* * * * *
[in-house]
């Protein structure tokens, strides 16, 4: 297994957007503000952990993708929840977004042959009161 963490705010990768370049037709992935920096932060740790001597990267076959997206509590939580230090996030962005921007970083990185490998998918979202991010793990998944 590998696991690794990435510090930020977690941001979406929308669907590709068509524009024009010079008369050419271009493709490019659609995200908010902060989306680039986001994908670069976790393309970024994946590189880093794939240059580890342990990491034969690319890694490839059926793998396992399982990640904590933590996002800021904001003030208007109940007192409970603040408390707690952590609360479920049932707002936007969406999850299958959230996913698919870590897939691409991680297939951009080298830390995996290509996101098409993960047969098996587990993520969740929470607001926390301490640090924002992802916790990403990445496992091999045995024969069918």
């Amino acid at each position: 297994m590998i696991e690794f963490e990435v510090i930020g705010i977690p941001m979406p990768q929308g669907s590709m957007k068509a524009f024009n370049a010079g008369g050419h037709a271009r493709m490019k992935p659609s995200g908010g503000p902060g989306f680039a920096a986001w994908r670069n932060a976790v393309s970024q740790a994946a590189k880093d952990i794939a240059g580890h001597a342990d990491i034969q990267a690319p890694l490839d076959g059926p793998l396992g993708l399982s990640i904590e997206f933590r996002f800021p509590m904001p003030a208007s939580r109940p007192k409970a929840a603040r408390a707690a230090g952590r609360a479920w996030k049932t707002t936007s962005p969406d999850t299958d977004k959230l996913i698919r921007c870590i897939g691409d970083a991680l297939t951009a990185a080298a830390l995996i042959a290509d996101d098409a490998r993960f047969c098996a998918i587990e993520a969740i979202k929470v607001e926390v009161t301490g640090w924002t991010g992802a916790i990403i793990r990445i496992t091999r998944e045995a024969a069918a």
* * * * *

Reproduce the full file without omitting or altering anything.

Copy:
[in-house]
């Protein structure tokens, strides 16, 4: 297994957007503000952990993708929840977004042959009161 963490705010990768370049037709992935920096932060740790001597990267076959997206509590939580230090996030962005921007970083990185490998998918979202991010793990998944 590998696991690794990435510090930020977690941001979406929308669907590709068509524009024009010079008369050419271009493709490019659609995200908010902060989306680039986001994908670069976790393309970024994946590189880093794939240059580890342990990491034969690319890694490839059926793998396992399982990640904590933590996002800021904001003030208007109940007192409970603040408390707690952590609360479920049932707002936007969406999850299958959230996913698919870590897939691409991680297939951009080298830390995996290509996101098409993960047969098996587990993520969740929470607001926390301490640090924002992802916790990403990445496992091999045995024969069918």
């Amino acid at each position: 297994m590998i696991e690794f963490e990435v510090i930020g705010i977690p941001m979406p990768q929308g669907s590709m957007k068509a524009f024009n370049a010079g008369g050419h037709a271009r493709m490019k992935p659609s995200g908010g503000p902060g989306f680039a920096a986001w994908r670069n932060a976790v393309s970024q740790a994946a590189k880093d952990i794939a240059g580890h001597a342990d990491i034969q990267a690319p890694l490839d076959g059926p793998l396992g993708l399982s990640i904590e997206f933590r996002f800021p509590m904001p003030a208007s939580r109940p007192k409970a929840a603040r408390a707690a230090g952590r609360a479920w996030k049932t707002t936007s962005p969406d999850t299958d977004k959230l996913i698919r921007c870590i897939g691409d970083a991680l297939t951009a990185a080298a830390l995996i042959a290509d996101d098409a490998r993960f047969c098996a998918i587990e993520a969740i979202k929470v607001e926390v009161t301490g640090w924002t991010g992802a916790i990403i793990r990445i496992t091999r998944e045995a024969a069918a």